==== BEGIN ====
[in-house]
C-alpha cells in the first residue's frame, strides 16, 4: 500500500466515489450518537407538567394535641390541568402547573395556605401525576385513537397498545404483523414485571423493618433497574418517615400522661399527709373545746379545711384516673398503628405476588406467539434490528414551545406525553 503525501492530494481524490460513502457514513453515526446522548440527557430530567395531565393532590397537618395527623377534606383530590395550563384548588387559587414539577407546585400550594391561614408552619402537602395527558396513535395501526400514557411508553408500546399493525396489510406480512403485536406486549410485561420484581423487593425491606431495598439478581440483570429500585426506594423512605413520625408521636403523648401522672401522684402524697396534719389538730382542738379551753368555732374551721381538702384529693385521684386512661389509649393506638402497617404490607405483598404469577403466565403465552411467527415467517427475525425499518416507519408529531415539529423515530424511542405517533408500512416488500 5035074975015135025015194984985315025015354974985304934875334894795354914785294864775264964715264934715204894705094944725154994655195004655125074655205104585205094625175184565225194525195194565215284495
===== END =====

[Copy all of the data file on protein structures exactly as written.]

[in-house]
C-alpha cells in the first residue's frame, strides 16, 4: 500500500466515489450518537407538567394535641390541568402547573395556605401525576385513537397498545404483523414485571423493618433497574418517615400522661399527709373545746379545711384516673398503628405476588406467539434490528414551545406525553 503525501492530494481524490460513502457514513453515526446522548440527557430530567395531565393532590397537618395527623377534606383530590395550563384548588387559587414539577407546585400550594391561614408552619402537602395527558396513535395501526400514557411508553408500546399493525396489510406480512403485536406486549410485561420484581423487593425491606431495598439478581440483570429500585426506594423512605413520625408521636403523648401522672401522684402524697396534719389538730382542738379551753368555732374551721381538702384529693385521684386512661389509649393506638402497617404490607405483598404469577403466565403465552411467527415467517427475525425499518416507519408529531415539529423515530424511542405517533408500512416488500 5035074975015135025015194984985315025015354974985304934875334894795354914785294864775264964715264934715204894705094944725154994655195004655125074655205104585205094625175184565225194525195194565215284495